In 2003, the then 33-year-old Nolan succeeded in convincing Warner Bros. that he was the right person to revive one of the studio's most lucrative but recently ailing film characters on screen: Batman. Nolan's brilliant idea was to put the comic book hero in a new context in a real world. "I wanted to research how someone could become this character under very real conditions."

In “Batman Begins” (2005), Nolan freed the film hero from both Tim Burton's Gothic undertones and the dazzling camp of his successor Joel Schumacher. Nolan's Batman was more grounded and - due to a childhood trauma on which the director focused heavily - endowed with an unusually complex psychology for superheroes. His three Batman films, the so-called "Dark Knight" trilogy, grossed almost two and a half billion dollars worldwide. And made the superheroes, ridiculed since the mid-1990s, fit for the masses again.

Unobtrusive authority

Subtle observations on the Internet, such as those that Nolan forbids his actors to take breaks from sitting on his film sets, or that Leonardo DiCaprio's hairstyle and suits in Nolan's films are based on Nolan's own hairstyle and suits, may seem like ducks or wanton ones Have found out rumor. But they show how this man is assigned a great ego from the outside. You could also say: a magnetic aura. When Nolan speaks, for example, you hang on his lips. He doesn't waste a word. His deep, controlled voice gives him an unobtrusive authority and conveys to the addressee: Here is someone who has everything under control.

Nolan's most exciting film scenes reflect this impression. Think of the attack at the beginning of “The Dark Knight” (2008). Men with cheap clown masks rob a bank, there is a bang, the bank customers crouch fearfully against a wall, the soundtrack pulsates to an electronic ticking. But the thieves do not rush, perform precision work and crack the safe. In the midst of them is the Joker, casual and cool, like the calm eye of a huge hurricane. The same picture is shown in “The Dark Knight Rises” (2012), when the villain Bane lets his henchmen rescue him from a crashing plane without batting an eyelid.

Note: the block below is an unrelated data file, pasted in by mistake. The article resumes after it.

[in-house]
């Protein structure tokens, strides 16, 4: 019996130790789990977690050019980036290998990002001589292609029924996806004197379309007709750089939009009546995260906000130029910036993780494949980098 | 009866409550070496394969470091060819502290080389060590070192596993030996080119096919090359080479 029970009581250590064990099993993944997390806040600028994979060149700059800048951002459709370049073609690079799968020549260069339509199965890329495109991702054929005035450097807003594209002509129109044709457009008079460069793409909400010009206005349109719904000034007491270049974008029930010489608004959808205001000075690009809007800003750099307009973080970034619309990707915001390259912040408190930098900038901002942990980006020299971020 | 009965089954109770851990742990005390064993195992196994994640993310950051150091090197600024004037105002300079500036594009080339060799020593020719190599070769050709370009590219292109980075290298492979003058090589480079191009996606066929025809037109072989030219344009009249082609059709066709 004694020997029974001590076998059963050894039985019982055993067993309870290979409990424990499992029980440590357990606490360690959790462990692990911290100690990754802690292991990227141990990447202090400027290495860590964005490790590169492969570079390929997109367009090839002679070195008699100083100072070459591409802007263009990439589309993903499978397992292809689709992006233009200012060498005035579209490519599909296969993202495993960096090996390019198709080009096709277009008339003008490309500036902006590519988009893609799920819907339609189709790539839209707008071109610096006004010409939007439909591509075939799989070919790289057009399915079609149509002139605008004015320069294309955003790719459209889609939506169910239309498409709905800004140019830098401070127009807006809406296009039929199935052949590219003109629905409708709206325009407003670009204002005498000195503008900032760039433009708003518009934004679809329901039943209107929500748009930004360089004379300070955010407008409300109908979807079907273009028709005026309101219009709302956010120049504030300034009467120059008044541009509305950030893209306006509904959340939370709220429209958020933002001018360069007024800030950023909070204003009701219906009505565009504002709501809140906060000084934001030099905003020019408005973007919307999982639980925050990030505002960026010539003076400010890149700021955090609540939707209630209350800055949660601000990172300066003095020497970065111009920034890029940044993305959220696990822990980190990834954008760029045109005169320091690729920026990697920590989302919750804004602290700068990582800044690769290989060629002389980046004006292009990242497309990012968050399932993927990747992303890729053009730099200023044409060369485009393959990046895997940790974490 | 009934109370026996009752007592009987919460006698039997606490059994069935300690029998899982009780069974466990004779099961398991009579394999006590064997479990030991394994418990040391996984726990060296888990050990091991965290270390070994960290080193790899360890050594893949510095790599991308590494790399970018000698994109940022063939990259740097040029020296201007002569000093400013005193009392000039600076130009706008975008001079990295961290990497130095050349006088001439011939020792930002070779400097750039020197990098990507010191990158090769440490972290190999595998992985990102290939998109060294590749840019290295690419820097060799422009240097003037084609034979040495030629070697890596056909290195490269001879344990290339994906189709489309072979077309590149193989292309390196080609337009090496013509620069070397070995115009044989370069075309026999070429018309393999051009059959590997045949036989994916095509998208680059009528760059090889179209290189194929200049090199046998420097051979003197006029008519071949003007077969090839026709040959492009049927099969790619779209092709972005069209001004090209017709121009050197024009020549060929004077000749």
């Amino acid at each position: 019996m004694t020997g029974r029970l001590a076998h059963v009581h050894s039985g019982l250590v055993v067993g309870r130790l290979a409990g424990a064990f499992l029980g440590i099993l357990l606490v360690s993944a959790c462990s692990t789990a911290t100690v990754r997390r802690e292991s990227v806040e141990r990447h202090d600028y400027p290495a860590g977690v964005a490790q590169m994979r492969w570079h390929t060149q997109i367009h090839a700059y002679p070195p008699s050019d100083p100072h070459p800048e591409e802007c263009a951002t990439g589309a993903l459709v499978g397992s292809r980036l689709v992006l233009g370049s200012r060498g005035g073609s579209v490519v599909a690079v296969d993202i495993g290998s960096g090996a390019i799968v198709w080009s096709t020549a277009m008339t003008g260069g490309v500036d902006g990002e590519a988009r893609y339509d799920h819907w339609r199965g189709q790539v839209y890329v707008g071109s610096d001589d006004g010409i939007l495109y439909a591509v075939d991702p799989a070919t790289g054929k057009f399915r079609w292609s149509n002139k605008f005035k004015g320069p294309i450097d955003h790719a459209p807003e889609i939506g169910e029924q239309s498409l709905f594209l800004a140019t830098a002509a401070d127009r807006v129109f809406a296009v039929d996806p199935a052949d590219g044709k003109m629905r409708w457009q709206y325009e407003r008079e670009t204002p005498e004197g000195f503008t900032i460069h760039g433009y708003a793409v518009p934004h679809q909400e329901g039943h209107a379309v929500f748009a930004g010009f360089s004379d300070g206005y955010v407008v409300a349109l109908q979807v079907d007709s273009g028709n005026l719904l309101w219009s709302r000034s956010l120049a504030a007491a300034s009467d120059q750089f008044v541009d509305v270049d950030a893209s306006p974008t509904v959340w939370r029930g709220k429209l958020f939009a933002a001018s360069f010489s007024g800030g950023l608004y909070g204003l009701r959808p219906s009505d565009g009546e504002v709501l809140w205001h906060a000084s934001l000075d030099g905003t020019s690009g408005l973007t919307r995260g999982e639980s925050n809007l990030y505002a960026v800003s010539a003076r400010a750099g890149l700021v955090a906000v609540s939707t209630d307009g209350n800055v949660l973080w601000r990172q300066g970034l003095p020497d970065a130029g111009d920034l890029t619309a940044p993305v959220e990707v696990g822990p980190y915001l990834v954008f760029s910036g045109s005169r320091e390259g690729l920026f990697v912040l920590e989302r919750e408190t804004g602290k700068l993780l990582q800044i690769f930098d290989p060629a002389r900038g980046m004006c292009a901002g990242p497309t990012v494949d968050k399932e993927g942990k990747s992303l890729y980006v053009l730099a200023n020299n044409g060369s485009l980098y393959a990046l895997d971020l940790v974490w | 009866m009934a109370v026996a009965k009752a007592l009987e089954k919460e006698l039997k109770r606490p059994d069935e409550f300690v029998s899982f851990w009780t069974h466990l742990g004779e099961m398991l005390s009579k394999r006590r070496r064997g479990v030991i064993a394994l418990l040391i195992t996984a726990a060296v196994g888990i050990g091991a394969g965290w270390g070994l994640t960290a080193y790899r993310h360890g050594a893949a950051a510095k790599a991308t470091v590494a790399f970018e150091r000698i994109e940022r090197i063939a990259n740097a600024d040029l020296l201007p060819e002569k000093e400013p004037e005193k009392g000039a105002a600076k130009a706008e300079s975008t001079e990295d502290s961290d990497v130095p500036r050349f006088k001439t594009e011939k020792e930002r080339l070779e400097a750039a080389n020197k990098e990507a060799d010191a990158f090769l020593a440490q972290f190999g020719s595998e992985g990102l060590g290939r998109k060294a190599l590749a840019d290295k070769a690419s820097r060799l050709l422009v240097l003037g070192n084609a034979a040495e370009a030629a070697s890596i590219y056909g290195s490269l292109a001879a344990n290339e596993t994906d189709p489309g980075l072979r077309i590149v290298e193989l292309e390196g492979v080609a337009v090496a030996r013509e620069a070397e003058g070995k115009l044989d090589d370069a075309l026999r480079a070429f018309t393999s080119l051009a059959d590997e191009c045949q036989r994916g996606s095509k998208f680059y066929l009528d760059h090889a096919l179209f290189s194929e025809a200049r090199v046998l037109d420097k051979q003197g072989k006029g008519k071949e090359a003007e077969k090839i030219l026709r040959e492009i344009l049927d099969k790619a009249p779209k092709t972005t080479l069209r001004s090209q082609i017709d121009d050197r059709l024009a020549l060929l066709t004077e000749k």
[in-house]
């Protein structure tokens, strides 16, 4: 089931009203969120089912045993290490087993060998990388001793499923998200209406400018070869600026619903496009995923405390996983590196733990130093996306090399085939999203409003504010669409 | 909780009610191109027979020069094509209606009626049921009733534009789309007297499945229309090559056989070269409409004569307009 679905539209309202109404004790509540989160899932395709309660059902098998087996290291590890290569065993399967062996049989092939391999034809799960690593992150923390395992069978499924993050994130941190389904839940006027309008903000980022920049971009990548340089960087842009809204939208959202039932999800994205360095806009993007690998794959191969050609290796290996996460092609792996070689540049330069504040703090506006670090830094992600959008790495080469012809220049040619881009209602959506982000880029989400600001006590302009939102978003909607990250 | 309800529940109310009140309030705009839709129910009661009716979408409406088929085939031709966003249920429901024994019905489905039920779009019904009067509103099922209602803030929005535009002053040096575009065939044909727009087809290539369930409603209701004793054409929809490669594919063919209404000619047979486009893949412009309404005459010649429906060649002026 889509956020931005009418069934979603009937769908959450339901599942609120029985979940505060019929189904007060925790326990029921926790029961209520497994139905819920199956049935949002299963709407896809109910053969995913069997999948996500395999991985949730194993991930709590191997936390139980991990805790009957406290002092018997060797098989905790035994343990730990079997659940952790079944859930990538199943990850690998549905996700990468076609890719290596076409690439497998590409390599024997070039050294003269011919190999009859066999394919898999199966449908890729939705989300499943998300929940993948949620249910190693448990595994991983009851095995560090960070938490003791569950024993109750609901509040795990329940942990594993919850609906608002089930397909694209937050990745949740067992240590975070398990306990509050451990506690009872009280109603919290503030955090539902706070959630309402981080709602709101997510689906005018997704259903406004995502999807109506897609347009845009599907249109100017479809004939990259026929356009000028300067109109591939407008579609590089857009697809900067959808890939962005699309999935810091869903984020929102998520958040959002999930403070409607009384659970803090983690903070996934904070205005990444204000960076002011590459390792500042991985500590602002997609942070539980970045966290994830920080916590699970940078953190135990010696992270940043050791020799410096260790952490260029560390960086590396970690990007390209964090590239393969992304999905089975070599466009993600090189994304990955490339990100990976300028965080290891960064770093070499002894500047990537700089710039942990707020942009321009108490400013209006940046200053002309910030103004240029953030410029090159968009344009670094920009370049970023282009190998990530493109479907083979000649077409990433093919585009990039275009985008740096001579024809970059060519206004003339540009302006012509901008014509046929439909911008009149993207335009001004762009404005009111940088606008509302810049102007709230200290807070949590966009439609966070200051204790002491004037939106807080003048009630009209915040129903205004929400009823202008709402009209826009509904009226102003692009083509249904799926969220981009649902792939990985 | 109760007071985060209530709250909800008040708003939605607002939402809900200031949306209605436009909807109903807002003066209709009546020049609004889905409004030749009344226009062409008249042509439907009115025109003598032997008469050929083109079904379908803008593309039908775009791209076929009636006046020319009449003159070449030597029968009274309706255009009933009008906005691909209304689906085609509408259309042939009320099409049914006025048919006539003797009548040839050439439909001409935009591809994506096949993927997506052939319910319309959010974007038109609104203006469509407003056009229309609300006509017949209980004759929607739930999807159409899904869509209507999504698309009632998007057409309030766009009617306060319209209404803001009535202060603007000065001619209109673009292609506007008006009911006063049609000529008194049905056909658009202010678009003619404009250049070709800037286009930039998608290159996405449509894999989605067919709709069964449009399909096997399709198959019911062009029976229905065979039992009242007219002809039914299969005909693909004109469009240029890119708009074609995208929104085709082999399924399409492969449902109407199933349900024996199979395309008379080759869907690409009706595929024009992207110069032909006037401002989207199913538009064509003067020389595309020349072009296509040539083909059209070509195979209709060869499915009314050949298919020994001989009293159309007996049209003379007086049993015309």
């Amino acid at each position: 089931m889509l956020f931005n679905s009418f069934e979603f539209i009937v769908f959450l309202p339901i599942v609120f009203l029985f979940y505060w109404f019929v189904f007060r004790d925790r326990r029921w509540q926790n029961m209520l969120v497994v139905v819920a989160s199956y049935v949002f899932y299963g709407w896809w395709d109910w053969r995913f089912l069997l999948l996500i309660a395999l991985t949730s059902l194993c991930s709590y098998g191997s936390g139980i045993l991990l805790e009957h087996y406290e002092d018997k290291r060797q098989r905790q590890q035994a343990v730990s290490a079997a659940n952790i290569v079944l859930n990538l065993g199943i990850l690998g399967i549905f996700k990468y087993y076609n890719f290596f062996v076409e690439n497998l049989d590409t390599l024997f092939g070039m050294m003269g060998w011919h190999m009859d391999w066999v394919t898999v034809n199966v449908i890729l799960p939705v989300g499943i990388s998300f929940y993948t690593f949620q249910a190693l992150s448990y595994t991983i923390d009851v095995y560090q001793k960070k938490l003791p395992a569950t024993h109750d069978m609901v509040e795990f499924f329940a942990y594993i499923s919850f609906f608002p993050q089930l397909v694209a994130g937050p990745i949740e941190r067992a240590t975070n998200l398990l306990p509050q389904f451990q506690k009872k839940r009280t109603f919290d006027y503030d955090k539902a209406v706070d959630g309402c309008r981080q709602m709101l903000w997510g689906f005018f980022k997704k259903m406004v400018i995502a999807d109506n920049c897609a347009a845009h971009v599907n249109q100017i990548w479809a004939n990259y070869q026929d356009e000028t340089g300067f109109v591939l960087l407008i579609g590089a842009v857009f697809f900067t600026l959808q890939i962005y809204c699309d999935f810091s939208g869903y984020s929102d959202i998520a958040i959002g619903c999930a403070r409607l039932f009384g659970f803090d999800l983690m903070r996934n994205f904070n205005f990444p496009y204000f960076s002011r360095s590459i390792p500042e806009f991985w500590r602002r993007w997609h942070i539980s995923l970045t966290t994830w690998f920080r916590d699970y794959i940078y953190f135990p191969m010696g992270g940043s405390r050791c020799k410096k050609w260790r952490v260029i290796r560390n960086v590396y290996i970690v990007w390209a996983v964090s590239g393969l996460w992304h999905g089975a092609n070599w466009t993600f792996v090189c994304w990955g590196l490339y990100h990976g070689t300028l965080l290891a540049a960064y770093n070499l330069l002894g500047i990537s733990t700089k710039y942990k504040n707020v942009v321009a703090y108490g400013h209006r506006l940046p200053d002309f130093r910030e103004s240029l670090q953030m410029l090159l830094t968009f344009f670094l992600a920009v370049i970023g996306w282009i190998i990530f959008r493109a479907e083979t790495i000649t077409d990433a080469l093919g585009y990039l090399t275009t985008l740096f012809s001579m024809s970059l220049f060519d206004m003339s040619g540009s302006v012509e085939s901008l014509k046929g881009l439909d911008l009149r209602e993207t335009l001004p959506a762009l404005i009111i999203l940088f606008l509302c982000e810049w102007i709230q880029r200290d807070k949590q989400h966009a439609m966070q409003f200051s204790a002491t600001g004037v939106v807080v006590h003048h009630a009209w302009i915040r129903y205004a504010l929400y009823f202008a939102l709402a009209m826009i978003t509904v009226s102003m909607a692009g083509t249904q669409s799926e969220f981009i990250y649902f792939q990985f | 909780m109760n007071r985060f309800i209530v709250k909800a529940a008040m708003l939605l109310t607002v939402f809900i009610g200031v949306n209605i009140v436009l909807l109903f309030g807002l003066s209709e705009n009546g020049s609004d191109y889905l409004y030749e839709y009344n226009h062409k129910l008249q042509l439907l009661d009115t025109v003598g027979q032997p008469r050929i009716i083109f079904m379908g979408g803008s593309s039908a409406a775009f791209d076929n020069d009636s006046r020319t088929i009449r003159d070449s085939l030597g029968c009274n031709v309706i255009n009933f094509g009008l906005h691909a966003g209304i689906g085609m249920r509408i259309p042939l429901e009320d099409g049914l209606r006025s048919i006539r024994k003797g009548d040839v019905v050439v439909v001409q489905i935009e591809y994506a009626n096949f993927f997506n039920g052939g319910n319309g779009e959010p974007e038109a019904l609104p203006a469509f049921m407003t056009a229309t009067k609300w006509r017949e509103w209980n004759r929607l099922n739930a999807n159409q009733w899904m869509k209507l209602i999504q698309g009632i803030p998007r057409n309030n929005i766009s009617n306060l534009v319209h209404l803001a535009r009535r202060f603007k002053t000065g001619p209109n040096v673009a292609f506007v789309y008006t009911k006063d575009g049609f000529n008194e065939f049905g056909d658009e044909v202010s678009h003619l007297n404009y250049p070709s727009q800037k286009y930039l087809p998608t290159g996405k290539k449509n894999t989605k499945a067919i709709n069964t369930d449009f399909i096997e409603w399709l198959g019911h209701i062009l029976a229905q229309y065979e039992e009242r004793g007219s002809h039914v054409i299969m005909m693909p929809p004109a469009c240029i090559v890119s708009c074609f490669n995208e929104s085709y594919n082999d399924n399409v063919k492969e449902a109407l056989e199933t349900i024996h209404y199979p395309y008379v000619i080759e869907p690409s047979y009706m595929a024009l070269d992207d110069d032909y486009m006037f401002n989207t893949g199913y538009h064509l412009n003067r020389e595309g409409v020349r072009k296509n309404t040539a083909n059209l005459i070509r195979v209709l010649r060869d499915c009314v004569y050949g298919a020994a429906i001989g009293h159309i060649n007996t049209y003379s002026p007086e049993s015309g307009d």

Nolan's films are now and then criticized for their alleged lack of humor - or more diffuse: for their lack of warmth. But the cool, mathematical precision with which Nolan stages large action scenes is carried away. For this purpose, the filmmaker uses his soundtracks, mostly composed by Hans Zimmer, in a very targeted manner. The analog ticking during the bank robbery in “The Dark Knight”, for example, is heard again in “Dunkirk” (2017), where it lends a nerve-wracking rhythm to the infernal warfare that takes place here on three different time levels.

Poetry on a large scale

Steven Spielberg calls Nolan the “most imaginative director of our time”, Martin Scorsese describes his work as “poetry on the largest possible scale”. In no other film by Nolan is this more true than "Inception". The psychoanalytical blockbuster, in which the film heroes penetrate the subconscious of a CEO, is currently running again in selected cinemas for the ten-year anniversary. If you want to interpret the different dream and action levels, you will find complex graphics on the Internet. Lead actor Leonardo DiCaprio says he still doesn't understand the film today.

Christopher Nolan says he doesn't draw a line between his love for high-quality cinema and his love for big films like “Star Wars” and “James Bond”. What he does are art house films with blockbuster budgets or blockbusters with art house sensibilities. They are proof that film material does not have to be broken down to the lowest common denominator in order to appeal to a large audience. Or in Nolan's words: "It is far more effective to stimulate the intelligence of the audience."